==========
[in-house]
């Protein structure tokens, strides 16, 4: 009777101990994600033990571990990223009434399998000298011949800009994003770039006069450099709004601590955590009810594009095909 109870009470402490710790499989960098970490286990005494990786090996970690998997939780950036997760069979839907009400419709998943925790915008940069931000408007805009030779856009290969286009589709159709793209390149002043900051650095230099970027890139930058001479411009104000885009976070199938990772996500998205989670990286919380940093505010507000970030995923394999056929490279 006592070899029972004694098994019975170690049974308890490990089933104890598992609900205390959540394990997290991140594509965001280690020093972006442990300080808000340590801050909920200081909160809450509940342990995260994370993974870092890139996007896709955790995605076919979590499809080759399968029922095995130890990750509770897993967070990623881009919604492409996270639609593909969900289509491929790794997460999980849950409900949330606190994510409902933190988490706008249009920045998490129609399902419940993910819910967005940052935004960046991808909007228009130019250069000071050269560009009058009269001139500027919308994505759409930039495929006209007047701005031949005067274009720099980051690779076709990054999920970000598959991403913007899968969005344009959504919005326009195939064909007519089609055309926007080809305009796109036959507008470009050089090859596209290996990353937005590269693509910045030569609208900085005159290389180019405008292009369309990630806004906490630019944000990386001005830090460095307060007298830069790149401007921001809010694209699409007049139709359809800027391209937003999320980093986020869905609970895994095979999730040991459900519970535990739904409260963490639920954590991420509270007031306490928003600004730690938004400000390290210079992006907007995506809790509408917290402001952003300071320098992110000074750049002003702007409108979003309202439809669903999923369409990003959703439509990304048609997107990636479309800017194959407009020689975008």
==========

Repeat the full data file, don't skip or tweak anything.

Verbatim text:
[in-house]
């Protein structure tokens, strides 16, 4: 009777101990994600033990571990990223009434399998000298011949800009994003770039006069450099709004601590955590009810594009095909 109870009470402490710790499989960098970490286990005494990786090996970690998997939780950036997760069979839907009400419709998943925790915008940069931000408007805009030779856009290969286009589709159709793209390149002043900051650095230099970027890139930058001479411009104000885009976070199938990772996500998205989670990286919380940093505010507000970030995923394999056929490279 006592070899029972004694098994019975170690049974308890490990089933104890598992609900205390959540394990997290991140594509965001280690020093972006442990300080808000340590801050909920200081909160809450509940342990995260994370993974870092890139996007896709955790995605076919979590499809080759399968029922095995130890990750509770897993967070990623881009919604492409996270639609593909969900289509491929790794997460999980849950409900949330606190994510409902933190988490706008249009920045998490129609399902419940993910819910967005940052935004960046991808909007228009130019250069000071050269560009009058009269001139500027919308994505759409930039495929006209007047701005031949005067274009720099980051690779076709990054999920970000598959991403913007899968969005344009959504919005326009195939064909007519089609055309926007080809305009796109036959507008470009050089090859596209290996990353937005590269693509910045030569609208900085005159290389180019405008292009369309990630806004906490630019944000990386001005830090460095307060007298830069790149401007921001809010694209699409007049139709359809800027391209937003999320980093986020869905609970895994095979999730040991459900519970535990739904409260963490639920954590991420509270007031306490928003600004730690938004400000390290210079992006907007995506809790509408917290402001952003300071320098992110000074750049002003702007409108979003309202439809669903999923369409990003959703439509990304048609997107990636479309800017194959407009020689975008």